The statistics stand so tall now that even the mainstream media sees them. Adults make up the majority of video gamers in the modern day, leaving the notion of video gaming as a children's past time in the distant past.
Many of these gaming adults grew up with video gaming as a constant part of their lives, much as previous generations did with television, film and radio. Some of them, such as New York's Paige Six, have taken that lifelong love of video gaming into a career, writing for numerous outlets about all things gaming.
"I played a lot of hand-me-down games growing up, and as I got older played lots of games on friends and family systems. My father has a Genesis on his house and I would play Mighty Morphin Power Rangers on it, as well as Sonic," Six recalled. "I’d always lift my hands up with the controller when going through loops and continued with it until I was an embarrassing age. I also would be taken to a local arcade on special occasions, which was in my town but unfortunately no longer stands. After my family saw that I was continuing to be interested in gaming my father started to bring me to the arcade more often, and then on Christmas when I was 7 or 8-years-old my mother bought me a PlayStation."
Continuing her love of video gaming through titles such as Spyro, Tetris, Yoshi's Story, Mario 64 and more, Six was introduced to a whole new world by one of her childhood teachers.
"Thanks to my amazing high school art teacher, Mr. Rosenberg, I was exposed to and even worked a bit with Big Apple Con, a bi-monthly comic convention in Manhattan," Paige said. "I was also a founding member of my high school’s Comic Book Club, now the Illustration Club. We would host an annual comic convention in the school to fund the art department, and it still goes on till this day! It is a tradition I am proud to have been a part of. My relationship to comic books is deep, but that’s how I ended up in that industry and with many professional connections in the field."
Six, who now works with sites and organizations such as Ladies of the Round Table and Another Castle, the latter of which she serves as the Chief Operating Officer, originally kept her transition into video game writing a relative secret.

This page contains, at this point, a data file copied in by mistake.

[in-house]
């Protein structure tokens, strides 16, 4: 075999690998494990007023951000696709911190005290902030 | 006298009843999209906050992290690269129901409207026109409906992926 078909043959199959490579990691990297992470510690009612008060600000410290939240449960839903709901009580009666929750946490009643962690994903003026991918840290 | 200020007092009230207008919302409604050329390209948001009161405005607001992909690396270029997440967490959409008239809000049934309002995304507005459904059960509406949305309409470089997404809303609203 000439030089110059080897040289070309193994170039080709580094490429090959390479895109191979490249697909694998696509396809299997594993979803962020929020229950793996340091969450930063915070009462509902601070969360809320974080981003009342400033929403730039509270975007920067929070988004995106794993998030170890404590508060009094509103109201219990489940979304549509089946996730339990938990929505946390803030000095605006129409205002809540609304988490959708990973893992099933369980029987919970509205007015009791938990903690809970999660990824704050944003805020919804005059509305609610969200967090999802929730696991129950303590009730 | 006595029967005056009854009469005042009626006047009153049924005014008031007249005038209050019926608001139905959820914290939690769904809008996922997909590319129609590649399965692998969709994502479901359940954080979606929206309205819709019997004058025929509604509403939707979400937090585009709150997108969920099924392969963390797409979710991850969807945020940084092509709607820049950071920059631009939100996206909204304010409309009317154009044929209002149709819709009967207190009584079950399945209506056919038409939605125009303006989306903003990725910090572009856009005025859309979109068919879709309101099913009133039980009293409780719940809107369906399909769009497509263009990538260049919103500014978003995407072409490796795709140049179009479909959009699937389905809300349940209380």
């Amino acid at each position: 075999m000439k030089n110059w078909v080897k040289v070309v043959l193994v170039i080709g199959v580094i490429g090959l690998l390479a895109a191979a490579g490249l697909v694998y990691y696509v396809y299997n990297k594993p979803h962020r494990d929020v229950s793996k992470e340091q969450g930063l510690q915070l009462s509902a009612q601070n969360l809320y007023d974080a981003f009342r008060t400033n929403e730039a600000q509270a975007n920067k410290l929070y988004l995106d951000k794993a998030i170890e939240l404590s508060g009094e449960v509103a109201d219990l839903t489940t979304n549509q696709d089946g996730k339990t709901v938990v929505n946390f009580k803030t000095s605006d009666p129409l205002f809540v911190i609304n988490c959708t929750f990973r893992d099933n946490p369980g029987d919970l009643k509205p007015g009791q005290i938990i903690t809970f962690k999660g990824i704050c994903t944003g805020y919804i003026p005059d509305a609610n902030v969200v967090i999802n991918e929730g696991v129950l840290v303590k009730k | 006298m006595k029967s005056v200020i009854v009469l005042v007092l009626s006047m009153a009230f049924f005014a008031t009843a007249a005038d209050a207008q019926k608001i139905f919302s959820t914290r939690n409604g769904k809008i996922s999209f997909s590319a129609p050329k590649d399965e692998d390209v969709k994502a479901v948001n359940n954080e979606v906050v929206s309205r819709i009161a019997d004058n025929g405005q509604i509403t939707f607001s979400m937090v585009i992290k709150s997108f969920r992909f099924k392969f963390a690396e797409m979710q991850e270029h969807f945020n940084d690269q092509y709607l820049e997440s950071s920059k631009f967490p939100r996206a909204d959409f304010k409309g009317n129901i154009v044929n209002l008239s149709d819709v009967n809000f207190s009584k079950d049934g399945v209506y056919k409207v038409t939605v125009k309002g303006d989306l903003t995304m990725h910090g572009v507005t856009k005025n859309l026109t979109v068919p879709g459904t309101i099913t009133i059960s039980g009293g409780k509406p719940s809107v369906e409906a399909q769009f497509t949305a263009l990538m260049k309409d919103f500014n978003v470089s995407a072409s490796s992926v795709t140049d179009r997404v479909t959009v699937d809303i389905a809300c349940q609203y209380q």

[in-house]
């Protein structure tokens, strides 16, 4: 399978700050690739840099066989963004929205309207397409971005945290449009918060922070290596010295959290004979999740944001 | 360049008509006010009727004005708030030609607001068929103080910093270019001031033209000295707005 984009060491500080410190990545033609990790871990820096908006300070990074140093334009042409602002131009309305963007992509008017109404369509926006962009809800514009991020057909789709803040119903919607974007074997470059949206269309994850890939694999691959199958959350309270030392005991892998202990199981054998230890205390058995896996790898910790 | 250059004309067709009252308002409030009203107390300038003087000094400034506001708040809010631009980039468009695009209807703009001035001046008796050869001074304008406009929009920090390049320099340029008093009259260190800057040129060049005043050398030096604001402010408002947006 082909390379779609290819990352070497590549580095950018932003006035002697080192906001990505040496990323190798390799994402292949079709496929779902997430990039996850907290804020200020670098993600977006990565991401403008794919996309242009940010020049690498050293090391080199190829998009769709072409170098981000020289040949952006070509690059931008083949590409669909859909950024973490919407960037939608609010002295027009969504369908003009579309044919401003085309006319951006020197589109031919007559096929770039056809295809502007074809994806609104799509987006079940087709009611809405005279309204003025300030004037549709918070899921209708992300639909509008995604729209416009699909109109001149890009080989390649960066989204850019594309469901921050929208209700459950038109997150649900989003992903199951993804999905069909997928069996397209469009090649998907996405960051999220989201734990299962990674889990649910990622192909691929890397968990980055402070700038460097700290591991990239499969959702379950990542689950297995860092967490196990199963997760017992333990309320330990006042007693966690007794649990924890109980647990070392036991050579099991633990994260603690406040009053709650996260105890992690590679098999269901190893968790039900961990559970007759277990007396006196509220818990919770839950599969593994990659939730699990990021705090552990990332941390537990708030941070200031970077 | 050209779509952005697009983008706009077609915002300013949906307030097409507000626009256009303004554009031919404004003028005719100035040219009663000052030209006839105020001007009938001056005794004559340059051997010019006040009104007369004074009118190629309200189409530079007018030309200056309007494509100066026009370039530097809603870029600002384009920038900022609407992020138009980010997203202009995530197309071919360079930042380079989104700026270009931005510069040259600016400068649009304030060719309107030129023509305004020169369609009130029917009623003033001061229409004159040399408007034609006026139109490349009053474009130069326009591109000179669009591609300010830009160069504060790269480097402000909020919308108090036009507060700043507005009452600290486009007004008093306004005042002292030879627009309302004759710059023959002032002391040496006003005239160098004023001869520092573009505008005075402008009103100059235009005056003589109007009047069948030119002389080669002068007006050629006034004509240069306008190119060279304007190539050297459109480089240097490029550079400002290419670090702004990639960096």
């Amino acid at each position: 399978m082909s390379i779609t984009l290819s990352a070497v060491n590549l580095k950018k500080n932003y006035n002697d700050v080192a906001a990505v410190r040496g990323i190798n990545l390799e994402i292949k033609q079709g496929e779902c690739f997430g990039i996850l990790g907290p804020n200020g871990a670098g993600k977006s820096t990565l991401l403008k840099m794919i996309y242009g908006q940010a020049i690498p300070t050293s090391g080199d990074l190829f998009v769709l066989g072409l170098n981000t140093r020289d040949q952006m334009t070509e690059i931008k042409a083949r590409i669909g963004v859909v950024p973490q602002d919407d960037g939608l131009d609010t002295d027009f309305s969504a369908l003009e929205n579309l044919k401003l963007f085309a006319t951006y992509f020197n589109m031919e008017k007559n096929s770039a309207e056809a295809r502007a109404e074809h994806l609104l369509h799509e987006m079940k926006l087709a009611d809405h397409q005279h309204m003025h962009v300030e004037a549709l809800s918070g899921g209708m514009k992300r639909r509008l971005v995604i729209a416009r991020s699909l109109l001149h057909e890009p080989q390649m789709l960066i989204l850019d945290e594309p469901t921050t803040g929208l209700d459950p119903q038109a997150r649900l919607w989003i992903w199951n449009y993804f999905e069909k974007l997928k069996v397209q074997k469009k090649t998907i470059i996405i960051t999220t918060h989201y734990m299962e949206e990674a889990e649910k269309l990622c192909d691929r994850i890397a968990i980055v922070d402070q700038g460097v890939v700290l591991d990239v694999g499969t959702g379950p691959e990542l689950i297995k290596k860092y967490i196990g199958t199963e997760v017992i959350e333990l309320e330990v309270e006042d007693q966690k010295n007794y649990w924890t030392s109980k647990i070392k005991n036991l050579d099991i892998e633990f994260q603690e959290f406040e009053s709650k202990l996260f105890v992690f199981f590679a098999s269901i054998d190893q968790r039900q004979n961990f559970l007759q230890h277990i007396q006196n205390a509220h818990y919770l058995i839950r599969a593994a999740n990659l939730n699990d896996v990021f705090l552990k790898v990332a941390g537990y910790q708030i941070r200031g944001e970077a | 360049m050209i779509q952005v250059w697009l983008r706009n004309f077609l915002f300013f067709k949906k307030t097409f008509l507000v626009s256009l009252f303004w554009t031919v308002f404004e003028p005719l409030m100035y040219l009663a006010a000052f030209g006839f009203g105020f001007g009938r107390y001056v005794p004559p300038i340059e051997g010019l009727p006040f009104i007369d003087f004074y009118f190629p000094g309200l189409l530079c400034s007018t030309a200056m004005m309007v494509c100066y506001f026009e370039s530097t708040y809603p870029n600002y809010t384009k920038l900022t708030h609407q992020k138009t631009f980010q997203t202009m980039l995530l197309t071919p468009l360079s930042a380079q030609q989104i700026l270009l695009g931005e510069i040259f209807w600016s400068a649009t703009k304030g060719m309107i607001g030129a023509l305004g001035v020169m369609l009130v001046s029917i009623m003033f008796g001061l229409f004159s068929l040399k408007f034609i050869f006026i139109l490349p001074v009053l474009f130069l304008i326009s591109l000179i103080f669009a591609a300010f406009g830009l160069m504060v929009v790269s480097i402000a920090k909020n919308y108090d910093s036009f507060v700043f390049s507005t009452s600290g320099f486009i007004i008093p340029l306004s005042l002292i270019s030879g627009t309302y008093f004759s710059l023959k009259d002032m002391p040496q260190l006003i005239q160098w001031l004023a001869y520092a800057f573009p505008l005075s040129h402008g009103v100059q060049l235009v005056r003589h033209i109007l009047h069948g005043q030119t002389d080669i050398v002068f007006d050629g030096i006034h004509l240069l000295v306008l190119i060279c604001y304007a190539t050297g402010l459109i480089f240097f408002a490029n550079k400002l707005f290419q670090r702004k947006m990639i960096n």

"I started a blog, which I didn't tell anyone about, because I wanted a place to vent and curse about the industry that wasn't an anonymous forum or social networking site," she added. "I had always toyed with the idea of becoming a writer, and figured a small blog would be a great place to get my sea-legs and learn some of the ropes, like SEO and experiment with marketing myself. It turned out, however, that people found me before I was ever ready. The realization that there were people online who liked what I wrote at an unpolished face value was exhilarating."
Six notes that she didn't wait long to expand after she learned of her audience.
"I ran with it from there, I started to look into places that take writers with no experience, and a few sites I just dreamed to be associated with," she said. "I was nervous, so I psyched myself up as high as I could, and wrote a scrambled email at the height of my nerves to the first email address I could find for a big publication. They forwarded the email to a hiring editor who told me exactly what they look for in an application and wished me luck. From there I was on fire, I thought I had the secret. I was picked up by blogs at first, and then bigger more established sites began to reach out to me."
While continuing to develop her skills and expand her goals, Paige also states that she would like to see video game media continue to evolve as well.
"Overall, in its evolution I hope to see gaming journalism be matched to other entertainment outlets in respect and coverage," she stated. "We’re seeing a backlash as the subculture of hardcore gaming gets brought to the surface and emerges quite popularly with casual crowds. I think that this is great, in a way, for gaming and our culture. But it’s definitely hard for those of us who have been following video games all along on much more open forums with virtually no organized censorship. I think that what was once a place for in depth discussions and camaraderie has turned into a large harshly polarized landscape. Perhaps that was always the way commercially, but from where I was it felt close knit the way brothers who punch and kick each other all the time act and feel."
She also notes that she feels some of the polarizing opinions first-hand, but says that it doesn't change her opinion on how it should be rather than how it presently is.
"Now that I’m in the spotlight I feel that backlash. It in some ways makes me feel alienated from my previous communities, yet it’s a worthy swap," she added. "I’m still active, but my work and personal life give me too much to live for to be consumed by negativity and the shedding of old skin. The icing on the ‘journalism’ cake is how too many articles are geared to be clicked and passed along rather than nourishing the reader. It’s stifling as a writer to produce that kind of material, but if a writer wants money in this field that’s most likely where they’ll find it."
Six feels she knows the way to change the standard.
"The way to fix this, in my opinion, is for journalists to take video games and comic books as seriously as we would a piece of traditional literature, not to look at this profession as a way to get free stuff and a cool name tag," she said. "These mediums deserve more respect and a higher caliber of reporting. Also, a distinction between editorial and quick news reporting would be fantastic. This happens in any other field, it should also apply to gaming."